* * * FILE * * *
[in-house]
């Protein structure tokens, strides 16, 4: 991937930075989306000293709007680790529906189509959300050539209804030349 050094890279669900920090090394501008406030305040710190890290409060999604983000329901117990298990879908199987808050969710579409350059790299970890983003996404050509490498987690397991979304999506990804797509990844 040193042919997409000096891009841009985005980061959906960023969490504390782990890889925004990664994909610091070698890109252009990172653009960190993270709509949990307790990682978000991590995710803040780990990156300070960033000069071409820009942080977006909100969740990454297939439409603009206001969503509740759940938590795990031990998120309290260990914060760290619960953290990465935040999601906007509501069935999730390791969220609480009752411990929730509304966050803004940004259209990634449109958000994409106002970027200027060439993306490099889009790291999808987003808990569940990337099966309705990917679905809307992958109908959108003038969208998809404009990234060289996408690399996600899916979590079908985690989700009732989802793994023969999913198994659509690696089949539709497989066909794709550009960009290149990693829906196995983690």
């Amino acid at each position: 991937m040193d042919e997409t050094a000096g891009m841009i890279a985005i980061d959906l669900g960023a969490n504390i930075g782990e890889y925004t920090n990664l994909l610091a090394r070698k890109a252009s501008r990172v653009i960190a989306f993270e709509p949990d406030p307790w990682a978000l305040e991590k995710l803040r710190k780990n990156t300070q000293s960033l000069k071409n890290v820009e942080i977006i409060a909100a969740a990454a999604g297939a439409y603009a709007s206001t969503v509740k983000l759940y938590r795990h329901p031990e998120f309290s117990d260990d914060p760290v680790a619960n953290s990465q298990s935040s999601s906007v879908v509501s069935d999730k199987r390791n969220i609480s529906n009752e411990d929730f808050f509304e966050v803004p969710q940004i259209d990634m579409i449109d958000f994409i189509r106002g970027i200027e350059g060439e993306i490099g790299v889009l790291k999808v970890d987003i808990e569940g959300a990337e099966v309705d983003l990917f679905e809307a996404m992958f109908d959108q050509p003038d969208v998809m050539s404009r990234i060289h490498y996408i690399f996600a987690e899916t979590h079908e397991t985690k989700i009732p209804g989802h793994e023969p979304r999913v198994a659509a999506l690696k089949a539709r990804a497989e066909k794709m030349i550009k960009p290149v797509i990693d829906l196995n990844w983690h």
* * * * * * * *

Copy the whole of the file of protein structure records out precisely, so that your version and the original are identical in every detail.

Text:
[in-house]
């Protein structure tokens, strides 16, 4: 991937930075989306000293709007680790529906189509959300050539209804030349 050094890279669900920090090394501008406030305040710190890290409060999604983000329901117990298990879908199987808050969710579409350059790299970890983003996404050509490498987690397991979304999506990804797509990844 040193042919997409000096891009841009985005980061959906960023969490504390782990890889925004990664994909610091070698890109252009990172653009960190993270709509949990307790990682978000991590995710803040780990990156300070960033000069071409820009942080977006909100969740990454297939439409603009206001969503509740759940938590795990031990998120309290260990914060760290619960953290990465935040999601906007509501069935999730390791969220609480009752411990929730509304966050803004940004259209990634449109958000994409106002970027200027060439993306490099889009790291999808987003808990569940990337099966309705990917679905809307992958109908959108003038969208998809404009990234060289996408690399996600899916979590079908985690989700009732989802793994023969999913198994659509690696089949539709497989066909794709550009960009290149990693829906196995983690």
């Amino acid at each position: 991937m040193d042919e997409t050094a000096g891009m841009i890279a985005i980061d959906l669900g960023a969490n504390i930075g782990e890889y925004t920090n990664l994909l610091a090394r070698k890109a252009s501008r990172v653009i960190a989306f993270e709509p949990d406030p307790w990682a978000l305040e991590k995710l803040r710190k780990n990156t300070q000293s960033l000069k071409n890290v820009e942080i977006i409060a909100a969740a990454a999604g297939a439409y603009a709007s206001t969503v509740k983000l759940y938590r795990h329901p031990e998120f309290s117990d260990d914060p760290v680790a619960n953290s990465q298990s935040s999601s906007v879908v509501s069935d999730k199987r390791n969220i609480s529906n009752e411990d929730f808050f509304e966050v803004p969710q940004i259209d990634m579409i449109d958000f994409i189509r106002g970027i200027e350059g060439e993306i490099g790299v889009l790291k999808v970890d987003i808990e569940g959300a990337e099966v309705d983003l990917f679905e809307a996404m992958f109908d959108q050509p003038d969208v998809m050539s404009r990234i060289h490498y996408i690399f996600a987690e899916t979590h079908e397991t985690k989700i009732p209804g989802h793994e023969p979304r999913v198994a659509a999506l690696k089949a539709r990804a497989e066909k794709m030349i550009k960009p290149v797509i990693d829906l196995n990844w983690h």